The Union County Landspout
9 June 2001
Bryan P. McAvoy
NOAA/National Weather Service
A weak tornado touched down near Carlisle, South Carolina, on 9 June 2001. Image taken by Tony Henderson.
Author's Note: The following report has not been subjected to the scientific peer review process.
During the afternoon of June 9, 2001, a weak tornado occurred
in southern Union County, South Carolina. The tornado touched
down around 330 pm EDT (1930 UTC), about 3 miles west southwest
of Carlisle, in the heart of the Sumter National Forest, and
dissipated a few minutes after 4 pm. The damage path was never
surveyed, but local fire and rescue reported some minor tree
damage where the tornado went into the woods.
When we say "tornado", we do not mean the classic supercell
tornado, which forms over a depth of thousands of feet and can
produce catastrophic damage. In this case, the tornado was one
that is usually classified as a "landspout". The phrase is
derived from the more common "waterspout" which is a weak
tornado that forms over water, and is seldom if ever associated
with a parent mesocyclone.
In the case of the Union County tornado, it occurred in a fairly
typical landspout environment. The associated convection was
very weak, not more than a moderate shower. The radar four
panels (Fig. 1) show the reflectivity pattern from 0.5, 1.5,
2.4 and 3.4 degree elevation scans. In other words, these images
were taken at the same time, but at different elevations in the
storm. Notice how small and weak the cell is. The storm top,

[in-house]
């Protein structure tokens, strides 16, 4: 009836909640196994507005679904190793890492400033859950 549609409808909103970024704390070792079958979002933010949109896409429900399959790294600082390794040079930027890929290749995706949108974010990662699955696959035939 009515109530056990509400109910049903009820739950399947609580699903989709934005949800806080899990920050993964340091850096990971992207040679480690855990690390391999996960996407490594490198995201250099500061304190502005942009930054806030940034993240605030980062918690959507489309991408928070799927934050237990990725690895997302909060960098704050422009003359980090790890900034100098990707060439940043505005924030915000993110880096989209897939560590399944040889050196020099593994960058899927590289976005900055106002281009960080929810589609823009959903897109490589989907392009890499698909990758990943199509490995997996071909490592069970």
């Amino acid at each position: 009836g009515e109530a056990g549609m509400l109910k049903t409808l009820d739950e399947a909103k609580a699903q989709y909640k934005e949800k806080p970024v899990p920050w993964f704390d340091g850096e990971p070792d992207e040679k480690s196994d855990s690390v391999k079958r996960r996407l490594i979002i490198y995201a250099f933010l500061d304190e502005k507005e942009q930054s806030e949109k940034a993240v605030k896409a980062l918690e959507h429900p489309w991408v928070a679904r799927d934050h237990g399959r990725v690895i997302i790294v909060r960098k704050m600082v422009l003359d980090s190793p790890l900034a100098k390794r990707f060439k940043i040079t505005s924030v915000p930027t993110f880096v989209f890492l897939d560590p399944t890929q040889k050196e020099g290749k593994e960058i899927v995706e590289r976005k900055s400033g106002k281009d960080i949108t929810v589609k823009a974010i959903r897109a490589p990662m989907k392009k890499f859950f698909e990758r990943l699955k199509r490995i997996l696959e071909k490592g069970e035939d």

in the fourth panel (lower right), does not even extend to
20,000 feet, and these images represent the storm at its
strongest. The storm relative velocity data from the same time
(Fig. 2) show no organized areas of rotation, nor any strong
storm top divergence.
Figure 1. KGSP radar reflectivity at 1948 UTC 9 June 2001 at
0.5 degrees (upper left), 1.5 degrees (upper right), 2.4 degrees
(lower left), and 3.4 degrees (lower right).
Figure 2. As in Fig. 1, except for Storm Relative Motion.
This is typical of a landspout as all the dynamics for the
tornado occur very low in the atmosphere, below the cloud base.
As a result, the Weather Surveillance Radar (WSR-88D) at the
National Weather Service office at the GSP airport could not
effectively scan these features, as they occur too low in the
atmosphere and on too small a scale for the beam to detect
them at long range.
But, there most definitely was a tornado. Witnesses watched
the landspout for nearly 30 minutes. In fact one witness,
Tony Henderson, even took pictures (Fig. 3).
Figure 3. Image of weak tornado over Union County, South
Carolina, near Carlisle. Image taken by Tony Henderson.
During its life, the landspout was nearly stationary, drifting
only slowly to the southeast. This is a typical characteristic
of landspouts. Landspouts are usually stationary as they form
in a weakly sheared environment, which is anathema to other
types of tornado production. Witnesses said there was very
little rain and no lightning and thunder, another landspout
characteristic. The evening sounding from nearby Greensboro,
North Carolina, had weak lower tropospheric shear, though winds
Essentially, a landspout forms when a broad, weak area of
cyclonic or anticyclonic rotation in the low levels of the
atmosphere is caught up in the updraft of a developing cumulus
cloud. The effect is similar to that of a figure-skater pulling
in her arms to spin faster. As the area of rotation is stretched
and constricts, it rotates faster, until condensation occurs and
the funnel become visible. In this case, the landspout was
frequently in contact with the ground. Thus, by definition,
it was a tornado.